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# Which strings should I translate, and which should I leave?

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Goobledygook

You will often see strings that contain things that look like computer code - these are a combination of normal English text (that you should translate) with programmer tools (that you should not translate).

Please do not translate non-language strings. You should just let them be. If you accidentally translate text that should not have been translated, you may be blocked from committing the string, or the problem it will be obvious as the sentences will contain some code.

Website URLs

You may change linked URLs into local versions of equivalent websites.

For example, a link to a Wikipedia article talking about Pluto would look like:

[Pluto](https://en.wikipedia.org/wiki/Pluto)

If you're translating to Spanish, the translation would look like:

[Plutón](https://es.wikipedia.org/wiki/Plut%C3%B3n_(planeta_enano))

Please use discretion when you change links. It should only be done rarely, and when there is an equivalent website in your language. If there is no equivalent website, leave the link to the English site unchanged.

Measurements and currency

We generally advise direct translations. You may localize measurements and currency while translating if you would like, but please note that the correct answer accepted for an exercise problem can't be changed. So for example, if a problem asks to add $5 and$3, the correct answer must be 8. You can change it to something like €5 + €3, because the final answer would still be 8, but you can't change it to  €3 + €1 to make the prices seem more locally appropriate, because if a student enters 4 as their answer it will be marked incorrect.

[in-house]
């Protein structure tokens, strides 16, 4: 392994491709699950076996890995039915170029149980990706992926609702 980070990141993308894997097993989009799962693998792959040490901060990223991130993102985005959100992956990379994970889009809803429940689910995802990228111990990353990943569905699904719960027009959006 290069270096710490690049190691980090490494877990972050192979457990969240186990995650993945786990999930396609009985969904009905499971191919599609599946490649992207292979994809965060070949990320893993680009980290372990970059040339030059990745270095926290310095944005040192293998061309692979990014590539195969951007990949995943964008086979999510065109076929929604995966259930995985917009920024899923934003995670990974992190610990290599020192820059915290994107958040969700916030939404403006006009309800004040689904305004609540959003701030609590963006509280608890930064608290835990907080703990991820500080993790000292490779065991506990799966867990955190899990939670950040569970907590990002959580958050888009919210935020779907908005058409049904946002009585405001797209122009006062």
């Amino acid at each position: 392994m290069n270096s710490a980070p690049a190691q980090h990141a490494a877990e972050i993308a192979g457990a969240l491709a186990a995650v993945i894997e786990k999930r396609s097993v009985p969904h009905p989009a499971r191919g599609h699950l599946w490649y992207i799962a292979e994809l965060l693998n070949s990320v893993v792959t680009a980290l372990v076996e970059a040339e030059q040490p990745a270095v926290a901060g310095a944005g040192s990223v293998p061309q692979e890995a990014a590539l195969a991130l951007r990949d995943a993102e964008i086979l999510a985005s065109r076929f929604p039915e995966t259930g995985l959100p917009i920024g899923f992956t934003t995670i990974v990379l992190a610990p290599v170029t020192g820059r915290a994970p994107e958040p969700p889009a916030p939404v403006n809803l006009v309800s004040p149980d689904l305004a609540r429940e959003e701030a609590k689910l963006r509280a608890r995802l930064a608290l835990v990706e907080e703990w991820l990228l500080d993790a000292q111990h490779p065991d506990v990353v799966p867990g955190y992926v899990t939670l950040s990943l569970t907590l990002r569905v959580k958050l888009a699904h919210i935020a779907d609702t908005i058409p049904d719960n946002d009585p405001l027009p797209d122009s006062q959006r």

Decimals

Translate decimal numbers according to the notation convention of your home country (sometimes that means comma, sometimes that means period.)

Computer science commands

The strings of the computer science section of our site are to be found in _high_prioirty_platform/computer_science.pot file. There are several tricky issues in translating this file as what appears to be English is actually javascript commands or commands from the processing.js library.   So you don't need to, in fact, you shouldn't translate the commands.  A command's parameters can, however, be translated.  For example, if the command is background(red, green, blue), to define the background color of a screen.  Then only "red", "green" and "blue" should be translated. Here is a full list of the commands: Processing.js/javascript commands.

There are also some javascript reserved words that shouldn't be translated (if, else, for, while, etc...).  A full list of those reserved words can be found here. They lead to tricky strings such as: "Meet if's soulmate: else!"  If and else in that string should not be translated. You can add quotes around those javascript words to make it easier - for example, you could translate it by just translating what is underlined here: "Meet the soulmate of 'if': 'else'"